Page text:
In light of recent developments regarding President Donald Trump’s desire to fire special counsel Robert Mueller, a bipartisan group of senators has introduced a bill that would make it more difficult for the president to accomplish that goal.
Sens. Lindsey Graham, R-South Carolina, Chris Coons, D-Delaware, Thom Tillis, R-North Carolina, and Cory Booker, D-New Jersey introduced the Special Counsel Independence and Integrity Act, which protect Mueller, including [ensuring] that the special counsel can only be fired for "good cause" by a senior Justice Department official.
The legislation also states that if Mueller was fired there would be a 10-day window for Mueller to seek expedited judicial review of his removal to determine whether the firing was for good cause -- if it wasn't, his firing wouldn't take effect.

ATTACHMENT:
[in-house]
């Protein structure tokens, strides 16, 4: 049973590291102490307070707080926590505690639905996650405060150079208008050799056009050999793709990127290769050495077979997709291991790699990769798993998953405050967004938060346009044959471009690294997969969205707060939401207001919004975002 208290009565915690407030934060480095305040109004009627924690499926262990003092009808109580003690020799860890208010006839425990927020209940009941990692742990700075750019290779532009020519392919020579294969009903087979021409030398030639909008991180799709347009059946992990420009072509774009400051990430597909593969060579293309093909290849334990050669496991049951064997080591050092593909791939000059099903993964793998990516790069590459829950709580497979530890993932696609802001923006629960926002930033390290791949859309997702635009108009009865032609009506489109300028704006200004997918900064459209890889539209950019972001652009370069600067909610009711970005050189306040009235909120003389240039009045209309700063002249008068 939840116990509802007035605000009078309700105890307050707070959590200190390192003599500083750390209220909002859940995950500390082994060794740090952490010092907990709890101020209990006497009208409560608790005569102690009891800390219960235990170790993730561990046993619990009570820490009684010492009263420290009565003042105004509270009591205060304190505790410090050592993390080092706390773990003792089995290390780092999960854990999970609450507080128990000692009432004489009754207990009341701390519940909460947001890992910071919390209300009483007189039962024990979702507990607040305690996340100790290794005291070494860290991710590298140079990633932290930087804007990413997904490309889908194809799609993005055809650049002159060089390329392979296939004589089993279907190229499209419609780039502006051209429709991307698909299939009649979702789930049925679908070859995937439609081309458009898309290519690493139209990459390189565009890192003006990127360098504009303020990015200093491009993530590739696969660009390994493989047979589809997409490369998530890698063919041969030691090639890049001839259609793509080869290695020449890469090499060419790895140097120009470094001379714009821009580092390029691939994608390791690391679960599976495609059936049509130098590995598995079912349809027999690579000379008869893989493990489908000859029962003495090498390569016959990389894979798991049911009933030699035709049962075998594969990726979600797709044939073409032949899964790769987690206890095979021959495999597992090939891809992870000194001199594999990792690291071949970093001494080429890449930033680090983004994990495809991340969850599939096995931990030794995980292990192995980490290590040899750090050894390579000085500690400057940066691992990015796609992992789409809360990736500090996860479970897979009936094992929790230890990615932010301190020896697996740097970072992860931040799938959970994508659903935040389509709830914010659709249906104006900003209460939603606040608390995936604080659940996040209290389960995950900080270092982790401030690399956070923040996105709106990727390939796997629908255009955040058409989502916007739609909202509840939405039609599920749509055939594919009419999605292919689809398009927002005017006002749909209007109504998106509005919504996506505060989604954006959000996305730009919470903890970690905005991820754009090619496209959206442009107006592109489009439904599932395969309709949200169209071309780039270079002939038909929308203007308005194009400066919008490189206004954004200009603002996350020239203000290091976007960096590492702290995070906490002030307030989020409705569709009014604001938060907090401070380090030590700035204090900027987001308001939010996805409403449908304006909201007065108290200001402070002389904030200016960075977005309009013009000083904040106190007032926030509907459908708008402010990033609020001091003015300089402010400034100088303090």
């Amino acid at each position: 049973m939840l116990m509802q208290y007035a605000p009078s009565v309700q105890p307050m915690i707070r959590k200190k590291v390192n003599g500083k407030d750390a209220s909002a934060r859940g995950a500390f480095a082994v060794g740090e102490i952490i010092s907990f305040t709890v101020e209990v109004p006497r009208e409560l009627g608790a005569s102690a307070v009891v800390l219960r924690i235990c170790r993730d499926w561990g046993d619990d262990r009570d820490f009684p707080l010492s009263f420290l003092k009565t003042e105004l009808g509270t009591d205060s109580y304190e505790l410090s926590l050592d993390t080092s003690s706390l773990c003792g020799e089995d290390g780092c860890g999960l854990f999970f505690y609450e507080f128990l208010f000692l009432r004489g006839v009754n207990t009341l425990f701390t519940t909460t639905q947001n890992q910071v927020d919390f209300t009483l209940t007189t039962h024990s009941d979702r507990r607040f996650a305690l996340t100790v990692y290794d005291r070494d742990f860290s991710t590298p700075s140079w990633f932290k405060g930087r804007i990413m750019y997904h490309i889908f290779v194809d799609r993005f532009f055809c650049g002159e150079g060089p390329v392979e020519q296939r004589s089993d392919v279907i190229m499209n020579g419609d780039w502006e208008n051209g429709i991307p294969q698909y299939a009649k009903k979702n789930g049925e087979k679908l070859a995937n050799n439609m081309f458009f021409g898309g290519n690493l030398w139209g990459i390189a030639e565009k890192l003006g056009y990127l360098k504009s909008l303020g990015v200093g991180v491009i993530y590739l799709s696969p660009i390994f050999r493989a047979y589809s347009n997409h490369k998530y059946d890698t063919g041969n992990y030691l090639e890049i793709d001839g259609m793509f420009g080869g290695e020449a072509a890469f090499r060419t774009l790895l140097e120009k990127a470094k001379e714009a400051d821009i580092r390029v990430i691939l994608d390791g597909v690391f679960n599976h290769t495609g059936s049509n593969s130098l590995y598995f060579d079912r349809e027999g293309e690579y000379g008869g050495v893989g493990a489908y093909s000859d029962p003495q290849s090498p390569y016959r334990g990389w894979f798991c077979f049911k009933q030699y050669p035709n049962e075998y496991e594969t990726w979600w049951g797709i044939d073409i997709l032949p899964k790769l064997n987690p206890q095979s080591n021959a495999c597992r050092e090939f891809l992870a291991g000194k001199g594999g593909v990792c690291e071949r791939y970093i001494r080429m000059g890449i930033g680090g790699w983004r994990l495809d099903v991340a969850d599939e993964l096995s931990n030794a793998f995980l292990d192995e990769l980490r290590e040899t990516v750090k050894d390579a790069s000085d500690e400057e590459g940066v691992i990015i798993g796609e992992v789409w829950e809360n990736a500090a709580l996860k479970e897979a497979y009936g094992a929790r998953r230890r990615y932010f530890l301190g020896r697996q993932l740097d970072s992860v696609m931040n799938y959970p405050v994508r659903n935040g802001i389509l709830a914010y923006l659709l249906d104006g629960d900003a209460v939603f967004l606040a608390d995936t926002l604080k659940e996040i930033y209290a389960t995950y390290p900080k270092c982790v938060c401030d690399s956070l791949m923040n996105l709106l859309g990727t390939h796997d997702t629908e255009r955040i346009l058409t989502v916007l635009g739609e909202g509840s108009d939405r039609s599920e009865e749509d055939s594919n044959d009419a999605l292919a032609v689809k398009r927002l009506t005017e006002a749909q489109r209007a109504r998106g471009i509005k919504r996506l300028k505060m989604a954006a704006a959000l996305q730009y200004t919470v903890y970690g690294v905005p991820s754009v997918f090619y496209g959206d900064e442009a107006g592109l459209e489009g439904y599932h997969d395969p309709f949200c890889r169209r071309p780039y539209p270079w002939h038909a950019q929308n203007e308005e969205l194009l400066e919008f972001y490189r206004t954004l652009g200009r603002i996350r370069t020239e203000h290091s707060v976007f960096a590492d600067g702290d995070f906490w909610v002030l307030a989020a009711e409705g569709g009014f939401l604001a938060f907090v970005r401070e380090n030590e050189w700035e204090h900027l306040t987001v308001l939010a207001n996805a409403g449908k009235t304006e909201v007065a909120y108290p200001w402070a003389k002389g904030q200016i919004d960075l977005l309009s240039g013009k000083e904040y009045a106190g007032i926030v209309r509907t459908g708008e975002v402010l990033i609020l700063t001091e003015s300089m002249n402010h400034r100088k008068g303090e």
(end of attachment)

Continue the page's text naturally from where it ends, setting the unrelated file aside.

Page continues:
To this point, Trump has made no public statements indicating he intends to fire Mueller, but White House press secretary Sarah Sanders told reporters Tuesday that the president believes it is within his authority to do so.
Senate Judiciary Chairman Chuck Grassley told CNN that he would like to hold a committee vote on the bill as early as Thursday, but the vote could still be delayed by other committee members.
However, the measure does not enjoy the overall support of Republican leadership.
Senate Majority Whip John Cornyn indicated he is willing to take a look at the bill but wouldn’t say if he would allow a floor vote.
"The biggest question I have is if it did pass, would the President sign it? I think it's unlikely he would and, as I've said, I don't think it's necessary," the Texas Republican said.